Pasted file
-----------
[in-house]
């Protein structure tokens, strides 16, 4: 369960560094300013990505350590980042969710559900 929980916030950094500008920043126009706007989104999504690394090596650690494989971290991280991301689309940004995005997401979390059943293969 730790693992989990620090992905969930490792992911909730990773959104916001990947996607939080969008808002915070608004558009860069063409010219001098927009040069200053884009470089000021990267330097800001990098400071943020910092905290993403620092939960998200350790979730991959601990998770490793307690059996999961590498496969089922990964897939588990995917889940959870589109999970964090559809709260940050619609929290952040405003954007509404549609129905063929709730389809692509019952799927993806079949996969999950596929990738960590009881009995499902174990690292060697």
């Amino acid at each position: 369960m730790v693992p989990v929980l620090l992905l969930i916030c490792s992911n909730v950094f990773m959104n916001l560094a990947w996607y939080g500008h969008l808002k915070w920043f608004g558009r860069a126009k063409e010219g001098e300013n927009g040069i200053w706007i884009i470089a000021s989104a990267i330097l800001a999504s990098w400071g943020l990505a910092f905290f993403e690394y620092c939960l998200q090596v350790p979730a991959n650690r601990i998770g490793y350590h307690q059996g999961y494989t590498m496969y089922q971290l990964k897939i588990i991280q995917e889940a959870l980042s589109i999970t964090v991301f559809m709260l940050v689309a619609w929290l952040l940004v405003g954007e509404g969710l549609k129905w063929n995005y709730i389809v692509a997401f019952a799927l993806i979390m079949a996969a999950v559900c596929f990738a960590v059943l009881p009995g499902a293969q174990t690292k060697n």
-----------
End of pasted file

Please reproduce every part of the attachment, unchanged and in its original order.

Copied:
[in-house]
């Protein structure tokens, strides 16, 4: 369960560094300013990505350590980042969710559900 929980916030950094500008920043126009706007989104999504690394090596650690494989971290991280991301689309940004995005997401979390059943293969 730790693992989990620090992905969930490792992911909730990773959104916001990947996607939080969008808002915070608004558009860069063409010219001098927009040069200053884009470089000021990267330097800001990098400071943020910092905290993403620092939960998200350790979730991959601990998770490793307690059996999961590498496969089922990964897939588990995917889940959870589109999970964090559809709260940050619609929290952040405003954007509404549609129905063929709730389809692509019952799927993806079949996969999950596929990738960590009881009995499902174990690292060697």
């Amino acid at each position: 369960m730790v693992p989990v929980l620090l992905l969930i916030c490792s992911n909730v950094f990773m959104n916001l560094a990947w996607y939080g500008h969008l808002k915070w920043f608004g558009r860069a126009k063409e010219g001098e300013n927009g040069i200053w706007i884009i470089a000021s989104a990267i330097l800001a999504s990098w400071g943020l990505a910092f905290f993403e690394y620092c939960l998200q090596v350790p979730a991959n650690r601990i998770g490793y350590h307690q059996g999961y494989t590498m496969y089922q971290l990964k897939i588990i991280q995917e889940a959870l980042s589109i999970t964090v991301f559809m709260l940050v689309a619609w929290l952040l940004v405003g954007e509404g969710l549609k129905w063929n995005y709730i389809v692509a997401f019952a799927l993806i979390m079949a996969a999950v559900c596929f990738a960590v059943l009881p009995g499902a293969q174990t690292k060697n």